Photo by Napoleón Habeica


imagine dragons come clean on $1’smoke + mirrors’

clear the air

by jessica herndon

That first big payday for a rising band usually comes right before some reckless spending and a trip to the exotic-car dealership. Not so for Imagine Dragons.

“Nothing can beat my 2003 white Subaru Outback,“ says Wayne Sermon, the band’s guitarist, via phone from Colombia, where the band is nearing the end of a short tour of Mexico and South America. “All of us have the same car we had before,” adds frontman Dan Reynolds, also on the line. “Our goal was just to be able to make enough money to support ourselves. But who knows, maybe I’ll talk to you in five years, and I’ll be like, ‘Oh yeah, I have five Lamborghinis.’ But none of us have done anything wild with our money. Plus we haven’t had a minute to spend it.”

Since the rock-pop crew—which also includes drummer Daniel Platzman and bassist Ben McKee—released their debut album, Night Visions, in 2012, Imagine Dragons have erupted. Propelled by the rock- and dubstep-fused hit “Radioactive,” the record went double platinum. And they transitioned from playing covers in Vegas lounges, beginning in the summer of 2008, to performing at the Grammys with Kendrick Lamar in 2014. 

Nowadays, most karaoke bars have the certified banger in heavy rotation. “We had no damn clue that ‘Radioactive’ would be as big as it was,” says Sermon. Lucky for them they never felt the weight of creating another megahit. Smoke + Mirrors, their second studio album, was written while touring their first. “We wrote over 100 demos, and there really wasn’t this pressure on one song where we went, ‘OK, this better be ‘Radioactive 2’ or else we’re sunk,’” adds Sermon. “It was just like, ‘Let’s write, and whatever songs turn out best will be on the album.’”

When the Night Visions trek wrapped, it was back to Vegas to build a studio in a renovated house in a residential area. “Some weird, perverted bachelor used to own it,” says Sermon of the house they revamped. “There was a hot tub in the living room. It’s pretty bizarre, but it sounds amazing when you stick a mic in there. It’s all drained. We try everything. You never know what’s going to work.” 

Smoke + Mirrors was overseen by Rihanna and Eminem producer Alex Da Kid, who also worked on Night Visions and signed Imagine Dragons to his Interscope imprint, Kidinakorner, in 2011. The album sees the band’s mix of synth-rock, folk, and hip-hop return. But the record is deeper and darker, a quality that, in some part, can be attributed to Reynolds’s melancholy. He has struggled with depression since adolescence.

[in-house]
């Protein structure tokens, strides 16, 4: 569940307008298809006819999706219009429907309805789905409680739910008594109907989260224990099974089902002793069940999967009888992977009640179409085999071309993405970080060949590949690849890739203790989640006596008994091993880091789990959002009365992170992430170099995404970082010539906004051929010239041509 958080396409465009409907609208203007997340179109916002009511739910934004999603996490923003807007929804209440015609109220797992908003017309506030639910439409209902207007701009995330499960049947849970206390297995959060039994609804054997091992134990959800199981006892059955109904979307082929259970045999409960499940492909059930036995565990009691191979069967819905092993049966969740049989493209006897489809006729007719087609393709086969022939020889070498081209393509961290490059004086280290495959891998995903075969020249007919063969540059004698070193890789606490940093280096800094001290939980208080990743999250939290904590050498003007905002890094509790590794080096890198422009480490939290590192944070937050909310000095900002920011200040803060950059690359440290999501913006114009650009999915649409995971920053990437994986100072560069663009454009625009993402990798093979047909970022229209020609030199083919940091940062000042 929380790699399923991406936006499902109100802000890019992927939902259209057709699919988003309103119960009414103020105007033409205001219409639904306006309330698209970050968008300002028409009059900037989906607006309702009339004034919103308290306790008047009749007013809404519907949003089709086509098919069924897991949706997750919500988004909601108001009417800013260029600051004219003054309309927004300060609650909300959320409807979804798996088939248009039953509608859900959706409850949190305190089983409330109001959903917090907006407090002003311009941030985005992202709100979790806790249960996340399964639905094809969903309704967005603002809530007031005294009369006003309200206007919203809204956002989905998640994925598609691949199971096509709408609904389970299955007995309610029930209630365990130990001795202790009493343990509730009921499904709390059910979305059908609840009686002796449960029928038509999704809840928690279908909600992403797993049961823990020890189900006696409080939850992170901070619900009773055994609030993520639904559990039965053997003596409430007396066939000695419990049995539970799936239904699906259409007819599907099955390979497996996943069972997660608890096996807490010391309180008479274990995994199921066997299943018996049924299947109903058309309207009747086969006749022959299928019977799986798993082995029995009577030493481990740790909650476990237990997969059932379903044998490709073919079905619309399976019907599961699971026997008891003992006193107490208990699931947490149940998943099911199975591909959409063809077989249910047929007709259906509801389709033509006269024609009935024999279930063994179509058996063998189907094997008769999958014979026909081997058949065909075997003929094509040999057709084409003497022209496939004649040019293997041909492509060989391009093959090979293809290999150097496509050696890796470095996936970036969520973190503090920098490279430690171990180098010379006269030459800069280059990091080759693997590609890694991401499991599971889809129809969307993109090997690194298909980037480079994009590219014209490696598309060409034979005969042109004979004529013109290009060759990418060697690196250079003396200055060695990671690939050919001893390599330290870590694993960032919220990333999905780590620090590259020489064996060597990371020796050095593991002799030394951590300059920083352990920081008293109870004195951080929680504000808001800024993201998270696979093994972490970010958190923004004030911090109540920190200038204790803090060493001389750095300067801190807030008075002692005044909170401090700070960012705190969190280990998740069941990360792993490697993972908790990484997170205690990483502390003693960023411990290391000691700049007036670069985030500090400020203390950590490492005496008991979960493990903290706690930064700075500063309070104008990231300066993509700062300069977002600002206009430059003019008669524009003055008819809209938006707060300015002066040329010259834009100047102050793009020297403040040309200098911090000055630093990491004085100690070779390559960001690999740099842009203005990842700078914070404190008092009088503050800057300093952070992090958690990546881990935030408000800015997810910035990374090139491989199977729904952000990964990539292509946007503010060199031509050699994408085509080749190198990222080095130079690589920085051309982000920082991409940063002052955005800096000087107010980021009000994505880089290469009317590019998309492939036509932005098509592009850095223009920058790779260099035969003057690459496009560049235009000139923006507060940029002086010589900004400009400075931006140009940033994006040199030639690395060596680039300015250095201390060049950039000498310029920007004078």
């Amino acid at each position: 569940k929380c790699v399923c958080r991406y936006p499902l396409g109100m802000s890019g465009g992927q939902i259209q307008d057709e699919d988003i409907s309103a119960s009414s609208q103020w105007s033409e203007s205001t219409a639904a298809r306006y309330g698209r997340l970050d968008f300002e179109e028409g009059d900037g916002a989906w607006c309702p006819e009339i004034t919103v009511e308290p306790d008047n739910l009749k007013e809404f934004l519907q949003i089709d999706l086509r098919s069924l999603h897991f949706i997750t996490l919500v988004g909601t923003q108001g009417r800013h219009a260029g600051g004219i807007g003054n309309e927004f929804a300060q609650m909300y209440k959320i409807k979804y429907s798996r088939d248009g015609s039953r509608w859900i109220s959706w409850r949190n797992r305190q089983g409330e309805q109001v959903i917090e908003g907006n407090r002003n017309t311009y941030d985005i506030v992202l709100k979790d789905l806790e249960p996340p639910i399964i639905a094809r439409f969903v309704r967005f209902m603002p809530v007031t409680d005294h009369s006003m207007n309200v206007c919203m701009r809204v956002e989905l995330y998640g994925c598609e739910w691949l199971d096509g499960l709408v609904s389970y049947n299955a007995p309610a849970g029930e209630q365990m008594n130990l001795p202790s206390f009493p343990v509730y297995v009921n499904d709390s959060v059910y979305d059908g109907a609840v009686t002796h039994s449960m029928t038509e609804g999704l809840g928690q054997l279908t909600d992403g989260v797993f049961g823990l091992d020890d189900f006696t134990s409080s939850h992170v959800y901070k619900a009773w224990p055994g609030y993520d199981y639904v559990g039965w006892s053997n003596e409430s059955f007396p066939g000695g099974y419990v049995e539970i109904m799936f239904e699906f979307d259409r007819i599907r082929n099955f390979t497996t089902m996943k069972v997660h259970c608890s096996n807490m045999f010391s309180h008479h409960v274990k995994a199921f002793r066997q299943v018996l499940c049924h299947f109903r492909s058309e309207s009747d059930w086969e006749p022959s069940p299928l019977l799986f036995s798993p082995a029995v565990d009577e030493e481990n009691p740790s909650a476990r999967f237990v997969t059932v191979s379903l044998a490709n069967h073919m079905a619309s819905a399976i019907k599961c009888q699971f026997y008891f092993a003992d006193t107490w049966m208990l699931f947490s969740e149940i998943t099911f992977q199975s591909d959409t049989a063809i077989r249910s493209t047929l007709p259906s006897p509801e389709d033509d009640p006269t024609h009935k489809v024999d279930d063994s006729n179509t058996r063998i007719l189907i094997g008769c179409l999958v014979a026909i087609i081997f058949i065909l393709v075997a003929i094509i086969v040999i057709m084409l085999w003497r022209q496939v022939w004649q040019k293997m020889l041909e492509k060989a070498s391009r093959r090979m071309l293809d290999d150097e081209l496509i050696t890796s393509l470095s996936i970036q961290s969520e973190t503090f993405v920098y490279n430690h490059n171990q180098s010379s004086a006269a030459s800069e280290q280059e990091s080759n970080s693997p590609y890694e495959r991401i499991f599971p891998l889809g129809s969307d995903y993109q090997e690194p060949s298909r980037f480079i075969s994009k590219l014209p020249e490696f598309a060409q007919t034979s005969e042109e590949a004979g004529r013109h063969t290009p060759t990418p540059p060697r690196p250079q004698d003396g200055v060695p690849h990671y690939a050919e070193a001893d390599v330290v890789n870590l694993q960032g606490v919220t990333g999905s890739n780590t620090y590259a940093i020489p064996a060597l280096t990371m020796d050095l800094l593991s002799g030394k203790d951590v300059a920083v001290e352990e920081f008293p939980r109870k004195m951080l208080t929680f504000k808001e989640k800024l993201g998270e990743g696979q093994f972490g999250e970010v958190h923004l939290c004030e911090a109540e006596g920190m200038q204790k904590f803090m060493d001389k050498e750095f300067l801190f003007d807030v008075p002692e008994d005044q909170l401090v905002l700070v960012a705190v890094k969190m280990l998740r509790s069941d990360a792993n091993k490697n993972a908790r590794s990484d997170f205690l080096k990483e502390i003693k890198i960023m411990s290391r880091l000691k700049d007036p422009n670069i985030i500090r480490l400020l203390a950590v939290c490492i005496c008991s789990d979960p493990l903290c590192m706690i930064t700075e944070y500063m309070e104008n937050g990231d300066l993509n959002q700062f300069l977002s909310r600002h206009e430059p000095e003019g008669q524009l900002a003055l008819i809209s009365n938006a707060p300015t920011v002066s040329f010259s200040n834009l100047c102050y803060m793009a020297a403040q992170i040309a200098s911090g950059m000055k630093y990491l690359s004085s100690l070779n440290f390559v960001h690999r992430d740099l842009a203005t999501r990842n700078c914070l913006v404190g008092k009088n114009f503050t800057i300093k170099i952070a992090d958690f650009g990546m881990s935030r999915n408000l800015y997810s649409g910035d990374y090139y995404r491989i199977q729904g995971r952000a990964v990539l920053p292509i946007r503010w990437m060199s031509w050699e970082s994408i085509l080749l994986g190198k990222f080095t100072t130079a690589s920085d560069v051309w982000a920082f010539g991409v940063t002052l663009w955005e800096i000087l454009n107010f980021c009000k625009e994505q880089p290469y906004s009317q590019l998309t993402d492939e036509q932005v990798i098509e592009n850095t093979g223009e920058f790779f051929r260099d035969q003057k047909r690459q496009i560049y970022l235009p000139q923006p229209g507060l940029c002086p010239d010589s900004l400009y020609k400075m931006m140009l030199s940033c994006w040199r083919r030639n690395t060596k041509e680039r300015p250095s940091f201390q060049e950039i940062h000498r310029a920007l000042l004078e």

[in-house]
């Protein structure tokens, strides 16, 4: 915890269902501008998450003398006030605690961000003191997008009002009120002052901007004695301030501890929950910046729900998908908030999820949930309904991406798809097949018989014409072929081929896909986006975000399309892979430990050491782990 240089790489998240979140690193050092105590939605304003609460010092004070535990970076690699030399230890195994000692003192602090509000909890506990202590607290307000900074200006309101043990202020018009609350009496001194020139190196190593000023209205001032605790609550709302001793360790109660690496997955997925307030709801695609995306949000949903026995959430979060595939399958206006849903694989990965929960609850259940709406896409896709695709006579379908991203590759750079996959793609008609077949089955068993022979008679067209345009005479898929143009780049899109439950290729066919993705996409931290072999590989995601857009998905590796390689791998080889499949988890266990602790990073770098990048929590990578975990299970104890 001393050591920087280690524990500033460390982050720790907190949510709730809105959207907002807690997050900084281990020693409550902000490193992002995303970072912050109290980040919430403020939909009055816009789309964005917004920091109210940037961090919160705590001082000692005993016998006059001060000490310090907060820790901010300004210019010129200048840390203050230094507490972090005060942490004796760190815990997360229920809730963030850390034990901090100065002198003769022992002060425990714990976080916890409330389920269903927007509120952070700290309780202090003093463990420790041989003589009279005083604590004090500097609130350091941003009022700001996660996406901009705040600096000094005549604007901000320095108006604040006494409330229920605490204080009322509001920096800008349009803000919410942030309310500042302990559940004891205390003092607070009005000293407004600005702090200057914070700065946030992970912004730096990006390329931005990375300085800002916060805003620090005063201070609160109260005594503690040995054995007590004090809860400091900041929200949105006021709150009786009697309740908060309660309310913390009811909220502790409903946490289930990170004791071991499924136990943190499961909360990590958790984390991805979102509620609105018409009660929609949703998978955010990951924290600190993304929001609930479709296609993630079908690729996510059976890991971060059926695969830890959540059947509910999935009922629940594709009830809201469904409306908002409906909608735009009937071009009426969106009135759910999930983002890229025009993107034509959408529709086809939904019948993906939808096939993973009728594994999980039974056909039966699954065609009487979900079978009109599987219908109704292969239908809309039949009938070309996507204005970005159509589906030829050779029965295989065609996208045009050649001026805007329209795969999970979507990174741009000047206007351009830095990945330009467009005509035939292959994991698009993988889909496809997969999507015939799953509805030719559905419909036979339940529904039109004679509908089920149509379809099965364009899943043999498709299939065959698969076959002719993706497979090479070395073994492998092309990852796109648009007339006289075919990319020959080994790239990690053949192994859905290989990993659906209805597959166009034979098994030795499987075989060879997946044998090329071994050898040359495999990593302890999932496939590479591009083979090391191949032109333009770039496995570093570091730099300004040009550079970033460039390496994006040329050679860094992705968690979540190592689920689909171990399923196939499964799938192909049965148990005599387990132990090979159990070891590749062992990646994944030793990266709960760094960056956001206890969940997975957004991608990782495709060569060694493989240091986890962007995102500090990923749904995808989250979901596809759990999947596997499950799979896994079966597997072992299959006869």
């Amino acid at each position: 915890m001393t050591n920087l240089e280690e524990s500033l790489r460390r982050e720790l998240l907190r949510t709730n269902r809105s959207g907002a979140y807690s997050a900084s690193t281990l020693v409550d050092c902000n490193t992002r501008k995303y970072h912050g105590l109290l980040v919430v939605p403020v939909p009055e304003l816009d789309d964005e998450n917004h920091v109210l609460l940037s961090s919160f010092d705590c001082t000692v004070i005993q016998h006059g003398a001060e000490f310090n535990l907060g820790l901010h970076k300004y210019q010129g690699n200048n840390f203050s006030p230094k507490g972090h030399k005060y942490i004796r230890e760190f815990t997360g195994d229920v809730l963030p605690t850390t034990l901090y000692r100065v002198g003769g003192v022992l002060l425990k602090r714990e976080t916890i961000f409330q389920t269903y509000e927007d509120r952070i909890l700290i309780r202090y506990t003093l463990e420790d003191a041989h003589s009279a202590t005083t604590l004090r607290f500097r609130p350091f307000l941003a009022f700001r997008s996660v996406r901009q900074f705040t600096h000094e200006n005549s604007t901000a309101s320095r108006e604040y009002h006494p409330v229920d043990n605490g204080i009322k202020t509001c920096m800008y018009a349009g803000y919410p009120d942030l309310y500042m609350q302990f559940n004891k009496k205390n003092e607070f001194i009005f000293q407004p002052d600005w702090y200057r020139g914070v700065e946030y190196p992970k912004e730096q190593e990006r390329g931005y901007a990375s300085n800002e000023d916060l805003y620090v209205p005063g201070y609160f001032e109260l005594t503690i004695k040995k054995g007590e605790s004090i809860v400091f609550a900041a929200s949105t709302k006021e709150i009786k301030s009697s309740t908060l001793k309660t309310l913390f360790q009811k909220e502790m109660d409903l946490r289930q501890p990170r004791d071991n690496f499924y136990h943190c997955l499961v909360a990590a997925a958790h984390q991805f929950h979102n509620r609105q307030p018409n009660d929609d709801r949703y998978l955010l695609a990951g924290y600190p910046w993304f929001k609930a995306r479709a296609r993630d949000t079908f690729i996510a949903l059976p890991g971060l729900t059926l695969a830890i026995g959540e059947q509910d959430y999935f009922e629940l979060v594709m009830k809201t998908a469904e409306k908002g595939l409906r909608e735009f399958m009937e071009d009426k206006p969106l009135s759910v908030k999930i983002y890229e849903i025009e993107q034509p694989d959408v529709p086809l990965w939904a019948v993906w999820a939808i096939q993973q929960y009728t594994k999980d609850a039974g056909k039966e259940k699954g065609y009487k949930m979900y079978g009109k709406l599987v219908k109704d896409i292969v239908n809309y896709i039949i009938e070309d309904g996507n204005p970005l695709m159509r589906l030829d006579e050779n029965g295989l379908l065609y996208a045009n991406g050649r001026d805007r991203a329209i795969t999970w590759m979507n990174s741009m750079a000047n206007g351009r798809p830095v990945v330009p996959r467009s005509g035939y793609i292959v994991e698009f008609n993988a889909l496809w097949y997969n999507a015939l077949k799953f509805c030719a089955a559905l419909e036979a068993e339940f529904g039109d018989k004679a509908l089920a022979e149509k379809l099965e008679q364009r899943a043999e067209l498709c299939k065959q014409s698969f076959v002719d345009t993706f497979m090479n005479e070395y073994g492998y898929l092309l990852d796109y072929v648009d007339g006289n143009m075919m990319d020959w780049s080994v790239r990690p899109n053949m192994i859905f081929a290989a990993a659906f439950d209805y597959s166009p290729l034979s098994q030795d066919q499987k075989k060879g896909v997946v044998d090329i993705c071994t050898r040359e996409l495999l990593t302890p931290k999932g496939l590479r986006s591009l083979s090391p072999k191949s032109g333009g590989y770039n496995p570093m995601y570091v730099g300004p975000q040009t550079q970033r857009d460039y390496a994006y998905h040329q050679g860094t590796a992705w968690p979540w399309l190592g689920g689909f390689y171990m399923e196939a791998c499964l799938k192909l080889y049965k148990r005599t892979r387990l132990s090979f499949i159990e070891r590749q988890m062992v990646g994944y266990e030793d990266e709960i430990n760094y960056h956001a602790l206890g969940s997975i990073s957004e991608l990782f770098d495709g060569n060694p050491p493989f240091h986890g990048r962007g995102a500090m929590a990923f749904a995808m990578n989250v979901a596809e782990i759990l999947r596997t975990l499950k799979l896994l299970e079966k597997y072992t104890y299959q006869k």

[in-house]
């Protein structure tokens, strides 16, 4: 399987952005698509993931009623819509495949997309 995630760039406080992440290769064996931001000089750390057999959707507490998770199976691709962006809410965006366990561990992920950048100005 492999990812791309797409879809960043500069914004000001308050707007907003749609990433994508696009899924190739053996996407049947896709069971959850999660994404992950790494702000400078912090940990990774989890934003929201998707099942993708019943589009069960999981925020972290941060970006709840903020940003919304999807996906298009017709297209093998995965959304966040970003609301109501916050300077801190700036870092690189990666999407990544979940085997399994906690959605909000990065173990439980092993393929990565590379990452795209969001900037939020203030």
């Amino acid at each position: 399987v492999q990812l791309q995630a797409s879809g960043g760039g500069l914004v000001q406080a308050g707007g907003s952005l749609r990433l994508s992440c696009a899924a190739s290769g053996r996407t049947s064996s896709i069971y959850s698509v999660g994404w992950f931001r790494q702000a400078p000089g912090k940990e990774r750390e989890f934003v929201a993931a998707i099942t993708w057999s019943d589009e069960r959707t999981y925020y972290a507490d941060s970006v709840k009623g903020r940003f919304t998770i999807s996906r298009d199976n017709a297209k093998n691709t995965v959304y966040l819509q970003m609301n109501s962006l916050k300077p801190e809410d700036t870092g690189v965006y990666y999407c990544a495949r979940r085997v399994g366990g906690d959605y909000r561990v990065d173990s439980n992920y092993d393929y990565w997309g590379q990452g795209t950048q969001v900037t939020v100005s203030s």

“In a lot of ways I’ve achieved everything I could have ever hoped for,” says the singer. “All my wildest dreams have come true. Yet I still get depressed, the exact same as I did back in high school. It’s really a chemical thing that people deal with. People face it in a million different ways, and it’s not like there’s some item or object that’s going to bring you happiness.”

The album made for some pretty uncomfortable conversations between Reynolds, who grew up in a Mormon household, and his family. Imagine Dragons’ latest single “I Bet My Life” is about his troubled relationship with his parents. “I know I took the path that you would never want for me/ I gave you hell through all the years,” sings Reynolds. 

“There are certain times when you grow up in a really conservative home where you’re going to feel like you want to rebel,” explains Reynolds. “You could say my mom was overprotective. But now I have a two-year-old daughter [Arrow, with wife and Nico Vega frontwoman Aja Volkman], so if you ask me what I would do for my daughter to protect her from the world, I would do anything. This record dives into self-conflict and coming out on the other side with a more solid understanding of self. But spiritually speaking, I feel like I’m still figuring myself out.” 

Smoke + Mirrors also digs at the band’s transition to fame. “When we were on the road, things started to change for us,” says Sermon. “Things were blowing up faster than we expected. It made us question, ‘I know I’m not as fun as I used to be, so why are people laughing a little bit harder?’ I feel like Dan captured that lyrically, and it became the linchpin of the album.”

In June, Imagine Dragons will hit the road for their Smoke + Mirrors tour. “We’ve been robbed, broke, rich. We’ve experienced a lot of life together,” says Reynolds. “When people ask me what’s the greatest therapy for depression, I say that there is nothing that brings me more peace and freedom than performing live. It’s healing.”